To: All Msg #105, Jan3093 03:37PM Subject: Re: evidence for cumulative selection In my pre
From: Chris Colby
To: All Msg #105, Jan-30-93 03:37PM
Subject: Re: evidence for cumulative selection
Organization: animal -- coelomate -- deuterostome
From: email@example.com (Chris Colby)
In my previous post I tried to clearly explain the difference
between natural selection (by itself) and cumulative natural selection.
I then complained that I felt Johnson was scoring points in his
book by using "selection" to mean both. I then said that evidence for
cumulative selection came from two sources 1.) direct evidence of the
components and 2.) inferences from patterns seen in living systems.
(I should point out that I think the best evidence for common
descent and modification with descent (which would not necessarily have
to go together) comes from how traits are distributed across taxa (groups
of organisms).) Finally, I asked Johnson if he would like to discuss
some pertinent evidence. Since he seems to believe that the evidence
from (1.) above is, in and of itself, inconclusive; I suggested we
discuss evidence relating to (2.). Let's see how he responds.
In article <firstname.lastname@example.org> email@example.com
(Phillip Johnson) writes:
>A word search of the Chris Colby FAQ discloses that it, unlike
>the Johnson book, does not refer to "cumulative" selection.
Yep, I shouldn't have been so sloppy. The difference between my FAQ
and your book is; when I fix the sliding definitions, my arguments
will be better. If you clear up the terminology, your case looks
>does contain the following pertinent statements: First,
>"Macroevolution is cumulative microevolution."
Yes indeed it does say that. I happen to think that is true. Others
in related fields to mine (some paleontologists, for ex.) think
extra mechanisms such as species selection or species sorting are
necessary to explain macroevolution. This, as I have pointed out
in my FAQ and subsequent posts, is subject to debate.
>Second, "Natural selection
>is the only mechanism of adaptive evolution."
Natural selection, when supplied with genetic variation by
mutation or other sources, is the only accepted mechanism
of adaptive evolution. Other proposed mechanisms of adaptive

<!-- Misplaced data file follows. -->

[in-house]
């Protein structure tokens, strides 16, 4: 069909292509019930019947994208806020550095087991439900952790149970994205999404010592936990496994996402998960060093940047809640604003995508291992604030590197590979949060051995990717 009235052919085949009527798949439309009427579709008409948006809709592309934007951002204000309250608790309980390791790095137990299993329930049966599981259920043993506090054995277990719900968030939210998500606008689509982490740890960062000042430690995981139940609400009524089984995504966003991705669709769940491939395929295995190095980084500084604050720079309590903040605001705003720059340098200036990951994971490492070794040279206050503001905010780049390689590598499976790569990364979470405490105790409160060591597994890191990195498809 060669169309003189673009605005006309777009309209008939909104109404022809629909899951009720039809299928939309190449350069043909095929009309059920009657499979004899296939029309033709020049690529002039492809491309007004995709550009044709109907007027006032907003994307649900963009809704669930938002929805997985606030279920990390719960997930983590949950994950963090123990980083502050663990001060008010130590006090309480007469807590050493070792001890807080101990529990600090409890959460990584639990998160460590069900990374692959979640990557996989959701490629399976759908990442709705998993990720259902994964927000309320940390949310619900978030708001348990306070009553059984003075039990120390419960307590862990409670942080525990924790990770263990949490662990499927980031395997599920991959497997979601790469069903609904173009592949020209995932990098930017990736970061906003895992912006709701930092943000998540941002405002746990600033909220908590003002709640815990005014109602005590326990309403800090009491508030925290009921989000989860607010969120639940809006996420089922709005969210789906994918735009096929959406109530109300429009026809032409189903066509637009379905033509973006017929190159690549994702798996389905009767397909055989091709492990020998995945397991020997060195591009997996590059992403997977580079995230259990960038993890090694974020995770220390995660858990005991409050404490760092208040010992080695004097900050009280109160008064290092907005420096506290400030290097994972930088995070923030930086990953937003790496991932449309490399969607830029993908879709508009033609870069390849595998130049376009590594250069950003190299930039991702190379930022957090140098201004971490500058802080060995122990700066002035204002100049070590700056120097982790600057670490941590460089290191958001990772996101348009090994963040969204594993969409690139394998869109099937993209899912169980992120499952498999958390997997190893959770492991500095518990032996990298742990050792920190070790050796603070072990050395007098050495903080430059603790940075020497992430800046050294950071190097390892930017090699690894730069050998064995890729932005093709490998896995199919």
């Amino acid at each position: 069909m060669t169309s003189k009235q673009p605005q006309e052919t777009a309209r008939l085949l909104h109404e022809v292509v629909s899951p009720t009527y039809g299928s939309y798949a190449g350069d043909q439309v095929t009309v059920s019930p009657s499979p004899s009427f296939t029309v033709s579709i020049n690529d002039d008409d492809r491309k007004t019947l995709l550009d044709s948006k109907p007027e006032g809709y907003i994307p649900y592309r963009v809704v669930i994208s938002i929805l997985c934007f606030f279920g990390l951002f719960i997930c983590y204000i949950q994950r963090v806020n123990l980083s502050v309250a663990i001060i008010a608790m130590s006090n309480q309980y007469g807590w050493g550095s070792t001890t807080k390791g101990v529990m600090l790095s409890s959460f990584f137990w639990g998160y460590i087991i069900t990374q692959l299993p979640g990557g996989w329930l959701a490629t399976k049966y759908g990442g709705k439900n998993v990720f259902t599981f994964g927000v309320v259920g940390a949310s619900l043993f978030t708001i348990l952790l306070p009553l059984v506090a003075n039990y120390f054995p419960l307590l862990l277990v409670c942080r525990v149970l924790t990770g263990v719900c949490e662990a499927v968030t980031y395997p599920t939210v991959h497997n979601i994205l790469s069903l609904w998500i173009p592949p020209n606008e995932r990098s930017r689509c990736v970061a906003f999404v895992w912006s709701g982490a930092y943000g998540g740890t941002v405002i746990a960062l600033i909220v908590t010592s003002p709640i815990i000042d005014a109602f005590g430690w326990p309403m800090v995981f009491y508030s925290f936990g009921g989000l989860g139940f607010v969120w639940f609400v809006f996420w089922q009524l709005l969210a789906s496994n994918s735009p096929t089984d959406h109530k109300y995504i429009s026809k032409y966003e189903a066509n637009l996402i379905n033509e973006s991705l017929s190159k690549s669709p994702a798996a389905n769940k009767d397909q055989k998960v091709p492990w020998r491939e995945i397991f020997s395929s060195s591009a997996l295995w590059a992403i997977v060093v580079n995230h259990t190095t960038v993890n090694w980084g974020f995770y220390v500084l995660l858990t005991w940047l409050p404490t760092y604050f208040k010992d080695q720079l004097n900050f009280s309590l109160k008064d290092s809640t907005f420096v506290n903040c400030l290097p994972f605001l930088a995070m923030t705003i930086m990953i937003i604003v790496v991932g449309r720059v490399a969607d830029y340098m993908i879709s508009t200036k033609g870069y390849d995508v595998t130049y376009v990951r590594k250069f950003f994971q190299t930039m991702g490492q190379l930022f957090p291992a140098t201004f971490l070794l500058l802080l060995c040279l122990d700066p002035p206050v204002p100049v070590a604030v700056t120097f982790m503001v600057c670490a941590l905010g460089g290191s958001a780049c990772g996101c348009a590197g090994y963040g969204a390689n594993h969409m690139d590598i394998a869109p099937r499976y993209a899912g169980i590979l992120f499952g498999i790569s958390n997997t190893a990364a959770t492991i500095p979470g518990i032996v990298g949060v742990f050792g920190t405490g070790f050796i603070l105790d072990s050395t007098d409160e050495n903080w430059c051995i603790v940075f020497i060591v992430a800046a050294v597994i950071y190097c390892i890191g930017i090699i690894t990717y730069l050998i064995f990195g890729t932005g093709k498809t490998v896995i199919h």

change (for example, inheritance of acquired characteristics)
have not stood up to scientific scrutiny. Recently, adaptive
(or directed) mutagenesis has been proposed to occur. I think
this will qualify as a mechanism of adaptive change although
I think it will be very limited in its importance compared to
selection. It is too soon to tell, however, so I'm waiting
before I make any sweeping changes in the FAQ -- I do mention
directed mutagenesis in the "mutation" section of my FAQ.
In short, if it is understood that selection needs genetic variation
to work on, and genetic variation is supplied by mutation(*);
I will certainly stand by the statement, "Natural selection is
the only mechanism of adaptive evolution."
To take our friends the moths as an example, at some time in
history black moths appeared. When conditions changed selection
acted and the population adapted. The adaptation could not have
occurred without the mutation, but it was natural selection that
increased the mean relative fitness of the population (i.e. made
it adapt to the environment).
(*) and gene flow and recombination
Since Mr. Johnson has yet to define creative, I'm not sure if he
is trying to equate adaptive with creative. Depending how creative
is defined, these may or may not overlap. A reasonable definition
of adaptive is a trait that increases the mean relative fitness of a
population. Sometimes adaptive is defined with natural selection in
the definition, along the lines of "something is adaptive if it is
favored by natural selection." Clearly, that would be a poor
choice of definitions in this context. On a side note, Lewontin
has a (SciAm?) article in the late 70's about the problems with
the term "adaptation" -- interesting, but beyond the scope of this
Instead of word-searching my posts for key phrases, how about
reading them for content and responding to the substance of the
arguments I am presenting? In _DoT_ you claim, "My purpose is to
examine the scientific evidence on its own terms,". Is this
still the case? Would you like to discuss either the evidence
for common descent or the evidence for modification with descent?
I have recently posted a lot of information pertaining to these
issues. Would you care to respond?
>Phillip E. Johnson
> School of Law, University of California, Berkeley CA 94720
Chris Colby --- email: firstname.lastname@example.org ---
"'My boy,' he said, 'you are descended from a long line of determined,
resourceful, microscopic tadpoles--champions every one.'"
--Kurt Vonnegut from "Galapagos"
E-Mail Fredric L. Rice / The Skeptic Tank